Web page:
Huge Artificial Icebergs Could Turn Ocean Garbage Patch Into Energy

The Great Pacific Garbage Patch is a silent yet powerful reminder that human wastefulness is killing our planet. Swirling midway between California and Hawaii, this vortex of ocean pollution has been growing bigger every year, while the discarded plastic that comprises it slowly breaks down into microscopic death pills for fish and birds.

Looking at a picture of the Great Pacific Garbage Patch gives one the urge to fashion a huge pool skimmer, hire a boat, and lift all that trash right out of the ocean. Apparently it’s not that easy, and even if you could skim it all out, there’s no way to keep another patch from forming. That’s why a team of Serbian architects devices a series of underwater skyscrapers that could be placed in the gyre, ready to collect all the trash and convert it into energy.

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Image via Milorad Vidojević, Jelena Pucarević, Milica Pihler/eVolo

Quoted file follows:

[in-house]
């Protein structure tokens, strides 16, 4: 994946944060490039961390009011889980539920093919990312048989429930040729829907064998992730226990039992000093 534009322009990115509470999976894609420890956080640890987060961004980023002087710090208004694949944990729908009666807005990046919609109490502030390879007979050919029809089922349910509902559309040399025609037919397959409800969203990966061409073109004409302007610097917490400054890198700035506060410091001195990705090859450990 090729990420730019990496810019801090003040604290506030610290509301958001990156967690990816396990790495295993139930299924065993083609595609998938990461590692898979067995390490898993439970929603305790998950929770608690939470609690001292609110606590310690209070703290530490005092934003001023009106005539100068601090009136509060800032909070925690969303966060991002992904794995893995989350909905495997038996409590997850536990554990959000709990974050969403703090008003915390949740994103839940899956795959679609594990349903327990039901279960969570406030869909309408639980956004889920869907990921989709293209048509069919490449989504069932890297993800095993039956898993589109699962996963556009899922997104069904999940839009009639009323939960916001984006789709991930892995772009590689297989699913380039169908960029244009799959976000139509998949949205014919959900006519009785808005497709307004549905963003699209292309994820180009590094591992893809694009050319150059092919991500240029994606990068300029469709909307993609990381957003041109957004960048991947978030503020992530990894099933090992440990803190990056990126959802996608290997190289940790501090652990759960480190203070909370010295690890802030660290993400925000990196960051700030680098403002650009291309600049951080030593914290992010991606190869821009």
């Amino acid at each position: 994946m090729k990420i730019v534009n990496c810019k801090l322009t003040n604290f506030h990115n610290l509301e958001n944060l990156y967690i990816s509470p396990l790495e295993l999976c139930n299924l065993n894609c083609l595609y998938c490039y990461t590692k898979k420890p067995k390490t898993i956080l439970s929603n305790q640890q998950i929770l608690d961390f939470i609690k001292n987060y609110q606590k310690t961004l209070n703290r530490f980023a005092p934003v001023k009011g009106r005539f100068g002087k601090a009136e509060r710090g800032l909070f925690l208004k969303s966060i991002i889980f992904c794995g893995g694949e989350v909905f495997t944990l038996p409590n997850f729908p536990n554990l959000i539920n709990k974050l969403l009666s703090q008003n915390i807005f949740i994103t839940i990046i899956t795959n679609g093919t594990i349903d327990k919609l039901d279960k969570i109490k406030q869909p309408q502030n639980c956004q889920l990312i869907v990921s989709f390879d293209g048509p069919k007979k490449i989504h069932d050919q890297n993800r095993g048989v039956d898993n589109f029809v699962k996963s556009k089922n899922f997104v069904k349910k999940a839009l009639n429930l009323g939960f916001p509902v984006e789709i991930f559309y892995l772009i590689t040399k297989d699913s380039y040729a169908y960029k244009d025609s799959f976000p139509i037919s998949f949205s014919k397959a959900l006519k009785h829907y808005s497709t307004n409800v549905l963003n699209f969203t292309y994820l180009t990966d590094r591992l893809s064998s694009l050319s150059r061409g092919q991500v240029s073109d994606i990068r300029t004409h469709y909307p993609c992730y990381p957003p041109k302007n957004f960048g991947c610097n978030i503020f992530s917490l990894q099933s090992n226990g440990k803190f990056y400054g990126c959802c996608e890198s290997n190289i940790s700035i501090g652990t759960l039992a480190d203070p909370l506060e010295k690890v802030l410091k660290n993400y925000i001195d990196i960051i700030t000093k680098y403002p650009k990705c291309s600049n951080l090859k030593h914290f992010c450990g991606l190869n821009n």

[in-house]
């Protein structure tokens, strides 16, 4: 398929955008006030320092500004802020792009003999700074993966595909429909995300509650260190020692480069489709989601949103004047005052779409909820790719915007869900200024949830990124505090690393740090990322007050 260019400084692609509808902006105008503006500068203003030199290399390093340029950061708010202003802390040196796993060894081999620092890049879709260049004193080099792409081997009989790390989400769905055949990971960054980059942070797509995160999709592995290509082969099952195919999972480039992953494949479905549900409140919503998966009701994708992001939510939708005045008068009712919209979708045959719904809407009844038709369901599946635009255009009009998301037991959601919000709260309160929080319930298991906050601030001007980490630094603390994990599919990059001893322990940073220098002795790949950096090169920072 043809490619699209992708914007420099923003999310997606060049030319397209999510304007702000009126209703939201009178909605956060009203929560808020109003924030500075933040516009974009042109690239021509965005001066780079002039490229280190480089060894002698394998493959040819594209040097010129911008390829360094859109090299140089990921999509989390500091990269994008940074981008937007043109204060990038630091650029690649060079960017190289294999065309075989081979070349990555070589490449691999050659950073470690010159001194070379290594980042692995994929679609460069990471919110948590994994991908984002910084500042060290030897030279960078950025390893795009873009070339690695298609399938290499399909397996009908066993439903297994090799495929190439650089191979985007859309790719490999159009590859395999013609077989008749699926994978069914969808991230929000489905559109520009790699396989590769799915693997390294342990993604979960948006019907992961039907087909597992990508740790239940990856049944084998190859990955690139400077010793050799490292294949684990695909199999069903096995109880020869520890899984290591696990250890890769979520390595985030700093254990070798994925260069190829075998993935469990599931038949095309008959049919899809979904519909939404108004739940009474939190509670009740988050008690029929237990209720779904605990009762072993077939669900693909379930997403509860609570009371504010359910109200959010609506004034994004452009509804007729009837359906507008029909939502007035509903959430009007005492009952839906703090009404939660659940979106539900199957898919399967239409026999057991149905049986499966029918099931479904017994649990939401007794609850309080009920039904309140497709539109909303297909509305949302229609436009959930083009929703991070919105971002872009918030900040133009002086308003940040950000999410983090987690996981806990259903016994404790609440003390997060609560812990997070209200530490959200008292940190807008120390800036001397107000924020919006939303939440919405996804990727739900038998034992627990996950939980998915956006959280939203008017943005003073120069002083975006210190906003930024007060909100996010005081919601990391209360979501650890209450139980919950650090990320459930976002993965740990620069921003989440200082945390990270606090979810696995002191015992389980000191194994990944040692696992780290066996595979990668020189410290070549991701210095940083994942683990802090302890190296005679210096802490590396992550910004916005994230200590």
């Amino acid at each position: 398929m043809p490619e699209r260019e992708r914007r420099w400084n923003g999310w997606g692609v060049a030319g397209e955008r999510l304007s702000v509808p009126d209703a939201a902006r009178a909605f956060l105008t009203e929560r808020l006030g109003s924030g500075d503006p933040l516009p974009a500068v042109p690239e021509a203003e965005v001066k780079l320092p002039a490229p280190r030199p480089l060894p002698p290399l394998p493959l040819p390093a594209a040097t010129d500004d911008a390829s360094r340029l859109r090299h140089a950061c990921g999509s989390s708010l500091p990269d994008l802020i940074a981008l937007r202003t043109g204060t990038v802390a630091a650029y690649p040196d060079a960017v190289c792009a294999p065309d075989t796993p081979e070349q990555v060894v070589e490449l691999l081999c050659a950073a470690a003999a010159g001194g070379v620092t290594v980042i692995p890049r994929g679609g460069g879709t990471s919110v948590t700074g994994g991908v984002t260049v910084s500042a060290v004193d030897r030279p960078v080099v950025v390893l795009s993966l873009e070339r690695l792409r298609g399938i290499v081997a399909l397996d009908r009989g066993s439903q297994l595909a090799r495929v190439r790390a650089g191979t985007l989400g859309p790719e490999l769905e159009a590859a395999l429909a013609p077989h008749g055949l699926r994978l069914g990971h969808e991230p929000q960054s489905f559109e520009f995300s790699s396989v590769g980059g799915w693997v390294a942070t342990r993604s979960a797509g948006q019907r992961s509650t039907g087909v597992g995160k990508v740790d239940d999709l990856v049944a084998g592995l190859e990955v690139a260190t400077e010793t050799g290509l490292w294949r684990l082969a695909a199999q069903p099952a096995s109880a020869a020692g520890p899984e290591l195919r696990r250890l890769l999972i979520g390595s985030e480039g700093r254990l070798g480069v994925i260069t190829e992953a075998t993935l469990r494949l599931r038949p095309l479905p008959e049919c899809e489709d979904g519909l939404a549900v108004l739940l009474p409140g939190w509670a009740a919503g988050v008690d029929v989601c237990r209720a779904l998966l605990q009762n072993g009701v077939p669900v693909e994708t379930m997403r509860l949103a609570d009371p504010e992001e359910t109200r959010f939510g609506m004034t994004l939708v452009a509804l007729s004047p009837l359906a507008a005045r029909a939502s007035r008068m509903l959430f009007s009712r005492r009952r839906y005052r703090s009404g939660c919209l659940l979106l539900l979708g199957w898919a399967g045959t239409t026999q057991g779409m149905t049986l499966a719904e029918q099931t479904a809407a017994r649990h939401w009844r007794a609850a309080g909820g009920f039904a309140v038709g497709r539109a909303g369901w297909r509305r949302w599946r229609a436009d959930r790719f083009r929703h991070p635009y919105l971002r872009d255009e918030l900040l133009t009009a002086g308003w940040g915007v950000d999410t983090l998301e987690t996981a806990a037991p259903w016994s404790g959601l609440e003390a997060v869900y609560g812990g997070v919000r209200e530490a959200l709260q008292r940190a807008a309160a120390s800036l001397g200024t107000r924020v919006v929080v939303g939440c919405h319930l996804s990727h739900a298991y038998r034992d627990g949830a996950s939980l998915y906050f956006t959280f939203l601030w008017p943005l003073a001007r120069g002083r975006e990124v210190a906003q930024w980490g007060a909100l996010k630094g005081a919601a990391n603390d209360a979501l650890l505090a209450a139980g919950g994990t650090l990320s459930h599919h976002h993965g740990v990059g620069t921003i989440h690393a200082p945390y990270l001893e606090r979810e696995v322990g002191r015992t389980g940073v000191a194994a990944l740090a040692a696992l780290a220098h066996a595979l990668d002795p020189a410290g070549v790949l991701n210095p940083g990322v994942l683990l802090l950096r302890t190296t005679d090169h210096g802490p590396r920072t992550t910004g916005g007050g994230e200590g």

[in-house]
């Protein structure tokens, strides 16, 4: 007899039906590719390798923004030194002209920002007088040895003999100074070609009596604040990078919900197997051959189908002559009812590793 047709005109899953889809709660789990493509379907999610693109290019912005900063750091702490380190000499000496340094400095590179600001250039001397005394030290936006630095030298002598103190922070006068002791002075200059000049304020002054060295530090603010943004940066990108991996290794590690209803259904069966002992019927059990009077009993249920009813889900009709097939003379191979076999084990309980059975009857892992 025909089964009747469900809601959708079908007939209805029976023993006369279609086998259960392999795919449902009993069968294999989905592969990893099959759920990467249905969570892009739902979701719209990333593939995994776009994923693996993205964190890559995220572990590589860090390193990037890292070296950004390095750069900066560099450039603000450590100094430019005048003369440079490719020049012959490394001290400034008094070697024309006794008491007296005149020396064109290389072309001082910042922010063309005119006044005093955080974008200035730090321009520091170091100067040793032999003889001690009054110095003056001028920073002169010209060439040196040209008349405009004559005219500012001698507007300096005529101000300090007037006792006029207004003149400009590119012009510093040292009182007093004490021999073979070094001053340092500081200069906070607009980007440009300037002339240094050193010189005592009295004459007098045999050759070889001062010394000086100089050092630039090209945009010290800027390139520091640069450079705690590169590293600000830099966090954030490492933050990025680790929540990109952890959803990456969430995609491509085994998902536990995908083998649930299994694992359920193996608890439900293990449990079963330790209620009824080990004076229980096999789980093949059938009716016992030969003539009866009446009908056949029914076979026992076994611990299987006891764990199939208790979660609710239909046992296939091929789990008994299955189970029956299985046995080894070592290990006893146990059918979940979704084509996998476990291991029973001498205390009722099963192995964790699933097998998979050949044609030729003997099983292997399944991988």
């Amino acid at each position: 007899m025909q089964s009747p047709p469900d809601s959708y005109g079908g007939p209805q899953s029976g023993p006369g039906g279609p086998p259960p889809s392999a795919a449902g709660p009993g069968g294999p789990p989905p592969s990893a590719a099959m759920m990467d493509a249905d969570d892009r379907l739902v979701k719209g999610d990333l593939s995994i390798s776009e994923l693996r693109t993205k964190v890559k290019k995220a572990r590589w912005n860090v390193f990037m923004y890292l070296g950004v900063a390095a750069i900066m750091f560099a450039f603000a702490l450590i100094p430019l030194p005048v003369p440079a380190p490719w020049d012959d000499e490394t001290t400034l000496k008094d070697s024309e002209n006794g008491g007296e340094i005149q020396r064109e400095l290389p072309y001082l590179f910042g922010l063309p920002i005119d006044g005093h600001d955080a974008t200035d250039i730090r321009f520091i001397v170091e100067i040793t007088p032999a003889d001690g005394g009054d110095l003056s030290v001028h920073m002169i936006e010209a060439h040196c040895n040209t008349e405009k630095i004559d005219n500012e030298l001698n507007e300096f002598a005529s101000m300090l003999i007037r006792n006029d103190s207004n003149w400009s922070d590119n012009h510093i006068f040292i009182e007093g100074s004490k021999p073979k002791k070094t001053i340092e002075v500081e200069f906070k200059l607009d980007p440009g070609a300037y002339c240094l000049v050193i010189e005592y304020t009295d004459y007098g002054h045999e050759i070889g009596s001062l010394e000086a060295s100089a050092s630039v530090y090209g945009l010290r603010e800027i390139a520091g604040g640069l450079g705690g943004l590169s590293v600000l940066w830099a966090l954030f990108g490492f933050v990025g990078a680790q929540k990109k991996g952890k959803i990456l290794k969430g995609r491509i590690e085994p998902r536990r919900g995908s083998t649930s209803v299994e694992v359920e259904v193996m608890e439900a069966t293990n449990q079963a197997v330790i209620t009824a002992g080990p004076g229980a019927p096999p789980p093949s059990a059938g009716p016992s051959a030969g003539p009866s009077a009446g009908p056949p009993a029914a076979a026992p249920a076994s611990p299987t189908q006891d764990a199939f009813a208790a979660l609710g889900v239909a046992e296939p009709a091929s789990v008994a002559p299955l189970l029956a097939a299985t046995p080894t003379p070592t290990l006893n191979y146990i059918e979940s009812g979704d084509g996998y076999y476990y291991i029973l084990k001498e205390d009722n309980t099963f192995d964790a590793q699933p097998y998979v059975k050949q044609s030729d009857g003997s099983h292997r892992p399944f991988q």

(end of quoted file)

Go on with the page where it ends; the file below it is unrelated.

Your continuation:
From the water’s surface, the Lady Landfill Skyscraper looks like a funky moss-covered iceberg. Just like it’s frosty counterparts, it stretches far deeper into the water than you might imagine. But instead of posing a threat to passing ships, the long stems of these underwater towers would remove and recycle floating garbage.

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Image via Milorad Vidojević, Jelena Pucarević, Milica Pihler/eVolo

According to the designers, these self-sustaining structures would have four communication cores that connect three main levels – garbage collectors at the bottom, recycling plant in the middle levels, and housing and recreational levels atop. “Because most of the molecules found in the garbage have high energy, the waste will be heated in the recycling chamber and converted into a gas that will be stored in massive battery like structures,” they explain.

With over 3.5 million tons of trash currently floating around in the Great Pacific Garbage Patch (and there are several more like it in oceans around the world), it’s hard to deny that this could be a major source of energy. Getting the energy from the structures to the mainland is another story, of course. Still, the design shows promise, and was an Honorable Mention in the 2011 eVolo Skyscraper Competition.

Beth Buczynski is a freelancer writer and editor currently living in the Rocky Mountain West. Her articles appear on Care2, Ecosalon and Inhabitat, just to name a few. So far, Beth has lived in or near three major U.S. mountain ranges, and is passionate about protecting the important ecosystems they represent. Follow Beth on Twitter as @ecosphericblog